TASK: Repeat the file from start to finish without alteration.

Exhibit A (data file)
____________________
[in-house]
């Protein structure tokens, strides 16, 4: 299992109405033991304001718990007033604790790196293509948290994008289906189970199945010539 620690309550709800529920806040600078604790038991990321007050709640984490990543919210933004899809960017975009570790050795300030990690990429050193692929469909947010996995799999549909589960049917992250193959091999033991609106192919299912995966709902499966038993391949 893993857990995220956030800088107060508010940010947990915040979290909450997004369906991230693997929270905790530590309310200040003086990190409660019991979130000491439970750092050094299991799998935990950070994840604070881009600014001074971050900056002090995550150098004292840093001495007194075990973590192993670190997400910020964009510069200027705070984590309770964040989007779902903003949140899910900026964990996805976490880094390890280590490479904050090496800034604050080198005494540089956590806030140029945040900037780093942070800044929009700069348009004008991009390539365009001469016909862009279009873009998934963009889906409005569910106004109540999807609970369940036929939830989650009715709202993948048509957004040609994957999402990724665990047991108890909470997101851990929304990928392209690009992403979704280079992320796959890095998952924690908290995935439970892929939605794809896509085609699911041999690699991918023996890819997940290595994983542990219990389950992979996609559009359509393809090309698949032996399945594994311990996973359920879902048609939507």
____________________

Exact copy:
[in-house]
């Protein structure tokens, strides 16, 4: 299992109405033991304001718990007033604790790196293509948290994008289906189970199945010539 620690309550709800529920806040600078604790038991990321007050709640984490990543919210933004899809960017975009570790050795300030990690990429050193692929469909947010996995799999549909589960049917992250193959091999033991609106192919299912995966709902499966038993391949 893993857990995220956030800088107060508010940010947990915040979290909450997004369906991230693997929270905790530590309310200040003086990190409660019991979130000491439970750092050094299991799998935990950070994840604070881009600014001074971050900056002090995550150098004292840093001495007194075990973590192993670190997400910020964009510069200027705070984590309770964040989007779902903003949140899910900026964990996805976490880094390890280590490479904050090496800034604050080198005494540089956590806030140029945040900037780093942070800044929009700069348009004008991009390539365009001469016909862009279009873009998934963009889906409005569910106004109540999807609970369940036929939830989650009715709202993948048509957004040609994957999402990724665990047991108890909470997101851990929304990928392209690009992403979704280079992320796959890095998952924690908290995935439970892929939605794809896509085609699911041999690699991918023996890819997940290595994983542990219990389950992979996609559009359509393809090309698949032996399945594994311990996973359920879902048609939507």